The outcome variables used were anemia, ID and IDA. Anemia was defined as Hb < 11 g/dL, ID as ferritin < 15.0 µg/L, and IDA as the concomitant presence of Hb < 11 g/dL and ferritin < 15.0 µg/L. At 4 years of age, CRP concentration was used as a marker of inflammation, since inflammation-induced infection can increase ferritin concentrations regardless of iron status. Signs of infection or inflammation were defined as CRP concentration > 6 mg/L, and children below this cutoff value were excluded from the analysis.2,10
All data were double entered on Epi-Info version 6.4 for subsequent validation. Data were analyzed using the Statistical Package for the Social Sciences (SPSS) version 13. Since this study is nested in a randomized field trial,8 the prevalence of anemia, ID and IDA was compared between intervention (I) and control (C) groups to demonstrate that the intervention program had no effect on iron status. Confirmation of this hypothesis allowed children from both groups to be analyzed together, thus increasing statistical power for this study. Prevalence did not differ between groups at age 12-16 months anemia (I: 66%; C: 60.1%), ID (I: 89.5%; C: 91%), and IDA (I: 56.8%; C: 52%) and also did not differ at age 3-4 years anemia (I: 41%; C: 40.7%), ID (I: 15.1%; C: 17.1%), and IDA (I: 7.9%; C: 7.4%).
Univariate analysis expresses the frequency of variables as proportion. Pearsons chi-square test was used for categorical variables, which evaluated the association between sex and the outcomes assessed. P values < 0.05 were considered to be statistically significant.
The research project was approved by the Research Ethics Committee of Universidade Federal do Rio Grande do Sul (UFRGS), Brazil. At the time of home interview, the parents or legal guardians received a consent form with detailed information on the procedures to be employed in the study, as well as the assurance of confidentiality of the information provided and the possibility of refusing to participate in the investigation. The collection was carried out only after the parents or legal guardians agreed to participate and signed the consent form. In both evaluations, all children were assessed (anthropometric evaluation and measurement of serum iron) and developmental examinations were performed. Children who were overweight, with short stature, malnutrition, dental problems or developmental problems were referred to primary care professionals for evaluation and treatment.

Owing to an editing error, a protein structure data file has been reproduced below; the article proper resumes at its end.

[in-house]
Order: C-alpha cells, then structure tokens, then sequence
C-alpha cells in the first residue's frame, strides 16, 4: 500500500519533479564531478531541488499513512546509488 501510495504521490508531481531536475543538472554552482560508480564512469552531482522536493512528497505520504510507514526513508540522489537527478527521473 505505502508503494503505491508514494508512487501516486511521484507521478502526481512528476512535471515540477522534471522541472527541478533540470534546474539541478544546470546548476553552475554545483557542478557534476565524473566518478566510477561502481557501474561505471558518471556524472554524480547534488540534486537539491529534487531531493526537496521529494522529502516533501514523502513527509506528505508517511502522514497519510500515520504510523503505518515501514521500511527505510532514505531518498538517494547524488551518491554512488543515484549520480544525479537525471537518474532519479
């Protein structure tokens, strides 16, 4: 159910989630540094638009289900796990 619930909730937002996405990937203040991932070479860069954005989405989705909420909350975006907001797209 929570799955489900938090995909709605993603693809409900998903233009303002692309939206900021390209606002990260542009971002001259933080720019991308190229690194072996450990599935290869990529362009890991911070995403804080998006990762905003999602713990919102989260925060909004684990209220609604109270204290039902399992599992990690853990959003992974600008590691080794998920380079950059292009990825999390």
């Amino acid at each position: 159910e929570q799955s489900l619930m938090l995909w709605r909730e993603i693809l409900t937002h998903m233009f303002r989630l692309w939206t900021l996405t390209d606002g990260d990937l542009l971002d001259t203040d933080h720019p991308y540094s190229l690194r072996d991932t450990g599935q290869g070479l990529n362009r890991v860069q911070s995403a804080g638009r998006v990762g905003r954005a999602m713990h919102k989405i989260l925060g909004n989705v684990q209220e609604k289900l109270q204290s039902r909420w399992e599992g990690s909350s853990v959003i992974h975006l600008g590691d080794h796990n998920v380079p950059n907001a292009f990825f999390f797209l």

The baseline socioeconomic characteristics of childrens families revealed that 18.9% (75/397) of mothers were adolescents, 58.5% had less than 8 years of schooling, and 65.7% (257/391) had no paid occupation. Regarding family income, 71.9% of families had a monthly income < three minimum salaries. Among children, 56.4% were male. In the first evaluation of study outcomes, the mean age of the children was 12.95±1.15 months (range: 11.84 to 16.25 months); in the second evaluation, the mean age of the children was 47.74±2.68 months (range: 37.68 to 58.18 months).
At age 12-16 months, the prevalence of anemia, ID and IDA was 63.7, 90.3 and 58.8%, respectively (Table 1). Among children with anemia, in this age group, 95% (171/180) had ID. At age 3-4 years, the prevalence of anemia, ID and IDA was 38.1, 16.1 and 7.4%, respectively. Among children with anemia, 19.3% (22/114) had ID. Eighteen children (5.7%) with elevated CRP concentration were excluded from the analysis. The results according to sex showed that the prevalence of ID and IDA was statistically higher among boys compared to girls only for age group 12-16 months (Table 2).
The results of the present study showed that ID was associated with anemia in 95% of cases of children assessed at age 12-16 months, although at age 3-4 years this proportion was below 20%. The WHO1,2 estimates that half of anemia cases are caused by ID and that the prevalence of ID is 2.5 times that of anemia. However, our study showed that this concept does not apply to children older than 2 years. Studies conducted with children in countries other than Brazil exhibited results similar to those presented in this article, with low serum retinol and folic acid levels being observed among children with anemia.11,12 Research conducted in Northeast Brazil with pregnant women revealed that ID was not the primary cause of anemia in this population. The prevalence of anemia was 56.6%, and that of IDA was 10.7%.13
It is well established that deficiencies of vitamin B12 and folic acid are determinants of anemia in the absence of ID, but deficiencies of vitamin A, riboflavin and vitamin C have also been described as possible causes of anemia, although the pathophysiological mechanisms involved are not yet fully understood.14,15 Two studies conducted with children showed deficiency of other micronutrients, such as vitamin B12, folic acid and vitamin A, after intervention with iron supplementation alone.16,17 However, in our study, anemia in preschool children does not seem to be associated with deficiency of vitamin B12 and folic acid due to the high prevalence of microcytosis observed. In Thai schoolchildren, hemoglobinopathies, suboptimal vitamin A status and age were the major predictors of Hb concentration.12
In Brazil, a recent nationwide study showed low frequency of sickle cell anemia in the population studied.3 It is also noteworthy that microcytosis is not present in sickle cell anemia, except in cases of co-inheritance of thalassemia. A study conducted in Rio Grande do Sul, the southernmost state of Brazil, analyzed blood samples from newborns screened by the National Newborn Screening Program and revealed that, of the 437,787 samples analyzed, 6,391 showed an abnormal Hb pattern. These included 48 cases (0.01%) of sickle cell anemia, one neonate who was homozygous for β thalassemia, 6,272 (1.4%) newborns who were heterozygous for Hb S, C, or D, and 71 (0.02%) neonates who were carriers for rare Hb variants.18 Thus, the low prevalence of sickle cell anemia and thalassemia observed nation and statewide could not justify the high prevalence of anemia without ID observed among preschoolers in this study.